Colour Banded Tui

Colour Banded Tui
C Banded Tui © Peter Reese

Thursday, 26 November 2015

Kapiti Island hihi

Peter has asked me to post a few entries on the blog about hihi on Kapiti Island throughout the current breeding season. So here is the first one!

The hihi, or stitchbird (Notiomystis cincta), is an endemic passerine historically found in the North Island and on other surrounding offshore islands. The species declined rapidly since the late 1800s mainly due to habitat loss and the spread of introduced predators, and now Hauturu/Little Barrier Island is home to the only naturally occurring population of hihi. Hihi have since been transferred to several locations around the North Island and populations are now managed at Tiritiri Matangi Island, Maungatautari Ecological Island, Bushy Park, Kapiti Island and Zealandia.

Male hihi, Kapiti Island. Photo: Nick Fisentzidis

Female hihi, Kapiti Island. Photo: Nick Fisentzidis

Hihi are cavity nesters that feed on nectar, insects and some fruit. Managed populations rely on supplementary food (usually sugar water) and artificial nest boxes to help improve breeding success at sites where old growth forest is lacking.

Hihi were first translocated to Kapiti Island in 1983 and their fortunes have fluctuated since then. Subsequent transfers, the removal of possums, kiore and Norway rats, and the implementation of a supplementary feeding system have allowed hihi on Kapiti to slowly increase in numbers. The current hihi population on Kapiti is 108 known birds. 94 of these were identified in the most recent pre-breeding census in October 2015, and 14 unbanded birds have been caught and banded since September 2015 to bring the total known population to 108 individuals. There are still an estimated 5-10 unbanded birds yet to be caught.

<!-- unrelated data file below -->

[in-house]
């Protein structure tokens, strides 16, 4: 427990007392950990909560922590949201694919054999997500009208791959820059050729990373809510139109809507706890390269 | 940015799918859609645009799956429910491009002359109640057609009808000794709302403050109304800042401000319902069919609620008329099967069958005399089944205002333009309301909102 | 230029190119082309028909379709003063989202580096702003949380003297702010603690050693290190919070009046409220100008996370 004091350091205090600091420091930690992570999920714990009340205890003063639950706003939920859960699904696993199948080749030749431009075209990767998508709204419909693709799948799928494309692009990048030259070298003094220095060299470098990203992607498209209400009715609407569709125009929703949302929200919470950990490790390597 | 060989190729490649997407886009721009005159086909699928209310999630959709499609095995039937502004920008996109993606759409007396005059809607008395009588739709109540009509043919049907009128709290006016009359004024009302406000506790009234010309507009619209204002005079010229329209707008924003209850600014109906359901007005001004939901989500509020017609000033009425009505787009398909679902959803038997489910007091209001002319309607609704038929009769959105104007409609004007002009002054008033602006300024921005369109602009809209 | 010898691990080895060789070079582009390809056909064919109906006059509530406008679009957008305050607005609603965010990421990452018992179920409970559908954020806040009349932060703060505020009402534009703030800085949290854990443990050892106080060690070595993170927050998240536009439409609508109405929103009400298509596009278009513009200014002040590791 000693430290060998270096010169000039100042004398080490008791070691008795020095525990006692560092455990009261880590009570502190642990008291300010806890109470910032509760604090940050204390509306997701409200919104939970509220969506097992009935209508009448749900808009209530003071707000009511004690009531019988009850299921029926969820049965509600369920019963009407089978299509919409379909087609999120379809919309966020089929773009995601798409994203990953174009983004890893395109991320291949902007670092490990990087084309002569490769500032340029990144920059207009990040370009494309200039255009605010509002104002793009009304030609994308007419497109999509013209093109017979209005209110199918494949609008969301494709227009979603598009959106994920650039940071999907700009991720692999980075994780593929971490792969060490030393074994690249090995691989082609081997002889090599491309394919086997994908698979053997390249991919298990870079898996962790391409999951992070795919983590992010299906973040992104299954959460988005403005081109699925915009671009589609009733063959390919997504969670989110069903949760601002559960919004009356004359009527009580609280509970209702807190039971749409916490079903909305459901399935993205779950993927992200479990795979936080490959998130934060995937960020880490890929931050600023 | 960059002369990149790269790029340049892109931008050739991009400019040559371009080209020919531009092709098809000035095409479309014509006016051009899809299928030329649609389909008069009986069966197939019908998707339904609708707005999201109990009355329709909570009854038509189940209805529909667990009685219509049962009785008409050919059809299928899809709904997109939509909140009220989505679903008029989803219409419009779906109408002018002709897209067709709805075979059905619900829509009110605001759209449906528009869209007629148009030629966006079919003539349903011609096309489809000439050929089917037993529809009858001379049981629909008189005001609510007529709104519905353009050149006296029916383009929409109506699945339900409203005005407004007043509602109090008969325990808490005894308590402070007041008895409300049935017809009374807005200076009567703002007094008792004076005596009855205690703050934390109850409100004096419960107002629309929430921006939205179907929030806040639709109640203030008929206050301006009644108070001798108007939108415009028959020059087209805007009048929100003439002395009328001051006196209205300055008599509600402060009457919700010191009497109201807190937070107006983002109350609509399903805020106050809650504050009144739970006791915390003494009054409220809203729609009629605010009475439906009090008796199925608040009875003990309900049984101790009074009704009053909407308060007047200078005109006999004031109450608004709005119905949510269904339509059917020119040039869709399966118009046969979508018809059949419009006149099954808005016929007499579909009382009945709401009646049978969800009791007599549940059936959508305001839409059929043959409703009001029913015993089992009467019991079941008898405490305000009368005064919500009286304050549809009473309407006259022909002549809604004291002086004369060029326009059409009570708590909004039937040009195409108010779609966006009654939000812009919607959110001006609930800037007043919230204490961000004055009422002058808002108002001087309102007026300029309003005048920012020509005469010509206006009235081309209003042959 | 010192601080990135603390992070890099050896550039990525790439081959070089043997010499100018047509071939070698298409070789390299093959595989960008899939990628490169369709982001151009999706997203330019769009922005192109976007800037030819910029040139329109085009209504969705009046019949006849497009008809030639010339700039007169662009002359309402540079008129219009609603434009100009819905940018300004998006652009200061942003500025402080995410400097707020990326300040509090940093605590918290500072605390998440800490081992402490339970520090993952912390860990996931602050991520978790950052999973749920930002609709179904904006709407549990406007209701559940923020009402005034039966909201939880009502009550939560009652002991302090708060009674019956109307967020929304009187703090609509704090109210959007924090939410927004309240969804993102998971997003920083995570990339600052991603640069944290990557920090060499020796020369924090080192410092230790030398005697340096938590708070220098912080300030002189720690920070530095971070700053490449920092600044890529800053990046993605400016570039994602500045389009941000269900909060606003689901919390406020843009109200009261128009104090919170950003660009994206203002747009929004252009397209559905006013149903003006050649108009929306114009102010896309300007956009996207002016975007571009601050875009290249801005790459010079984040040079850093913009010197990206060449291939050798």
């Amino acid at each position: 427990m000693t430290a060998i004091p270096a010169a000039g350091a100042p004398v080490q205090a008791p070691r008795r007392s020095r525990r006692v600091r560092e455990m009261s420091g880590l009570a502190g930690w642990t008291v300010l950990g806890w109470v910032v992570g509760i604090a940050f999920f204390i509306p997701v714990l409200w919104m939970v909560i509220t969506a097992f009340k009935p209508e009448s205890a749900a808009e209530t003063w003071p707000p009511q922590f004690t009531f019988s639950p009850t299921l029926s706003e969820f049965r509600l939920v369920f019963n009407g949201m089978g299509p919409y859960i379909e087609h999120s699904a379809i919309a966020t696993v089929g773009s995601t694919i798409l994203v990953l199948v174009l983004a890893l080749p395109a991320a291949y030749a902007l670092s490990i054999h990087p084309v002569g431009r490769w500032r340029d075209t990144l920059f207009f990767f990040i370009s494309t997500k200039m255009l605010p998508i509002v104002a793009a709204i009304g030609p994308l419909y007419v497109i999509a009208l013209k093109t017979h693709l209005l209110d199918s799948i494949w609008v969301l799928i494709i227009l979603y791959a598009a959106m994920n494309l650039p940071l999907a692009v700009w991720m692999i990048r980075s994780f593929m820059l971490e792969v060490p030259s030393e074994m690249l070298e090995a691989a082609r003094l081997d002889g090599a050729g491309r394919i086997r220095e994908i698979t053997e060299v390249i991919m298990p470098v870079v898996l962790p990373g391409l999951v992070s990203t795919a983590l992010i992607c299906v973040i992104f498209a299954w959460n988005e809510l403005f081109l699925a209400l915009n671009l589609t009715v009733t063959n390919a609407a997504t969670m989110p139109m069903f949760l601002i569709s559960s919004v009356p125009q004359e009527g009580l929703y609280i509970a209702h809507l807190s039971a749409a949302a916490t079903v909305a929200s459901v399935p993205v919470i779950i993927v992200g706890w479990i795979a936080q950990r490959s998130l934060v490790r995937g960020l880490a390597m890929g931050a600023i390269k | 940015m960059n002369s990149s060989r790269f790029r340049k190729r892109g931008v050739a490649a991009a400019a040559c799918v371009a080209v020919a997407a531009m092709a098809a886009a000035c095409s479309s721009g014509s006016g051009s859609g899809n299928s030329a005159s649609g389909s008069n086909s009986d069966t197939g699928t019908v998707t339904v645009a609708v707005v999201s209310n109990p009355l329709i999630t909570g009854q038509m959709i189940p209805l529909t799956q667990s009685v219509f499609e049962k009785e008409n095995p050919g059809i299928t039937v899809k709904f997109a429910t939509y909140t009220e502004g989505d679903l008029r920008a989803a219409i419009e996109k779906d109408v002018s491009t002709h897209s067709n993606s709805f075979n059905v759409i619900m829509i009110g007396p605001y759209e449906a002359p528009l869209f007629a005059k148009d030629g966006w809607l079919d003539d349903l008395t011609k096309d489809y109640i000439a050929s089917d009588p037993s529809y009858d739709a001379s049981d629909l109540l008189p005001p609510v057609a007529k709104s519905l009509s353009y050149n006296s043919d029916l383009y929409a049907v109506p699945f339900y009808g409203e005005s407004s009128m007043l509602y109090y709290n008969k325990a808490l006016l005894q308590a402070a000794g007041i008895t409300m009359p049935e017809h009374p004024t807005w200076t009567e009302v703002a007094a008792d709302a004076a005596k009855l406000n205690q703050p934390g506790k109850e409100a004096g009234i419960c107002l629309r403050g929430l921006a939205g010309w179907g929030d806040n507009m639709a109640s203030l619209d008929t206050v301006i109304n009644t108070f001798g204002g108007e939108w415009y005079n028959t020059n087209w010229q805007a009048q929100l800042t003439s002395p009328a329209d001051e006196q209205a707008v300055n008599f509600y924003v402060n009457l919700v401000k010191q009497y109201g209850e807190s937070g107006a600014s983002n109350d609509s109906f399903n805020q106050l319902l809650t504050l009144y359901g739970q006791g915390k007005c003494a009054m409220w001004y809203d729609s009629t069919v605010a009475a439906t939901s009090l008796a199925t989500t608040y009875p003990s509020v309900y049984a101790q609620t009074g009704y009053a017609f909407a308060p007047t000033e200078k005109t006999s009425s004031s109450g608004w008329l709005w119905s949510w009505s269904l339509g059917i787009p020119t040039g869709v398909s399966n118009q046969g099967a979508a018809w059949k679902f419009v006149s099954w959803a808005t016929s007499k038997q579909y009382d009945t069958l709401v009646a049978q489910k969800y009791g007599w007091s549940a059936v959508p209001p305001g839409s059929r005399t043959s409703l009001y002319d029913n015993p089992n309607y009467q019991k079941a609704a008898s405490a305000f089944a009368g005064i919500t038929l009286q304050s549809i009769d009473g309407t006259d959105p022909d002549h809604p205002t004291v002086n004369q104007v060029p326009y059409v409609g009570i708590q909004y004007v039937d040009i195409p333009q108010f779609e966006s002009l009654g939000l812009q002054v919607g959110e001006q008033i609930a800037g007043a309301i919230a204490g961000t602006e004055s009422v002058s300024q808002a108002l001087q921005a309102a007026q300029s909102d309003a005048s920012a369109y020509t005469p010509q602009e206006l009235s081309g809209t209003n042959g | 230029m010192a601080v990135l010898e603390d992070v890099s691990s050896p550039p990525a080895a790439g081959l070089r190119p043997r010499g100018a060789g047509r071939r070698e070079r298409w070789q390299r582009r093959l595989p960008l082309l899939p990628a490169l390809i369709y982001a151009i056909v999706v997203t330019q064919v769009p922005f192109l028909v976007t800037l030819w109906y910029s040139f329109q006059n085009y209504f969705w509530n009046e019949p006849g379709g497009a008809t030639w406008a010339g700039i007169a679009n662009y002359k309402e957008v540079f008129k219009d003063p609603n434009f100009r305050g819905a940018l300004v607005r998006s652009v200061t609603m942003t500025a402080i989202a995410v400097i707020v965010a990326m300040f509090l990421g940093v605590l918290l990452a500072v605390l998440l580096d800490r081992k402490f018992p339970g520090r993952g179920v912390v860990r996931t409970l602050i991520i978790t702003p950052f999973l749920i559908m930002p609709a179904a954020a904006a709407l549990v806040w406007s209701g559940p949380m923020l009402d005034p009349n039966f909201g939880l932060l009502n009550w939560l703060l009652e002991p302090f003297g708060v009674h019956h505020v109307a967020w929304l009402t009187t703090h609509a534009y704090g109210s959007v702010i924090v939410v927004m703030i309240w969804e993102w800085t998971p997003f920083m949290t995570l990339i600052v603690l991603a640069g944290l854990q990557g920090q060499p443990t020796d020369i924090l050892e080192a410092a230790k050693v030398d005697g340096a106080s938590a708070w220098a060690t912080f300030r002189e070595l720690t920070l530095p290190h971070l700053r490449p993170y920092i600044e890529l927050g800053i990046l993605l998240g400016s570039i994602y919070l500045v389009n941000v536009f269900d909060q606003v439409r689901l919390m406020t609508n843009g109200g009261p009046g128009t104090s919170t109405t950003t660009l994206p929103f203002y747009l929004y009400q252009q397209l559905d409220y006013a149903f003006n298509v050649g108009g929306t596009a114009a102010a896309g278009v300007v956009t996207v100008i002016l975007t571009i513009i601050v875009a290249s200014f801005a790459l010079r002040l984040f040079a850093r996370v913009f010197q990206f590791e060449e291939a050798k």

Birds are caught by modifying the feeding cages and patiently waiting for unbanded birds to take the leap of faith into the cage. A trap door is then pulled by a waiting person and the bird is removed from the feeding cage. Once safely in the hand some key measurements are taken, the hihi is banded and then released.


Feeding cages converted to catch unbanded birds. Photo: Dallas Bishop 

The birds have currently all but abandoned the feeders, indicating that they are nesting and incubating eggs, or perhaps feeding fledglings. Hihi chicks are fed by their parents for around 30 days before they fledge, which is a long time compared to other passerine species (bellbirds take about 14 days to fledge after hatching). We are expecting to see juvenile hihi in mid-January, who we will attempt to catch and band as well.  

Female hihi being banded. Photo: Dallas Bishop

Hihi being weighed. Males are around 35g-40g, females 28g-32g.
Photo: Dallas Bishop
For more information about hihi check out www.hihiconservation.com/ and nzbirdsonline.org.nz/species/stitchbird

No comments:

Post a Comment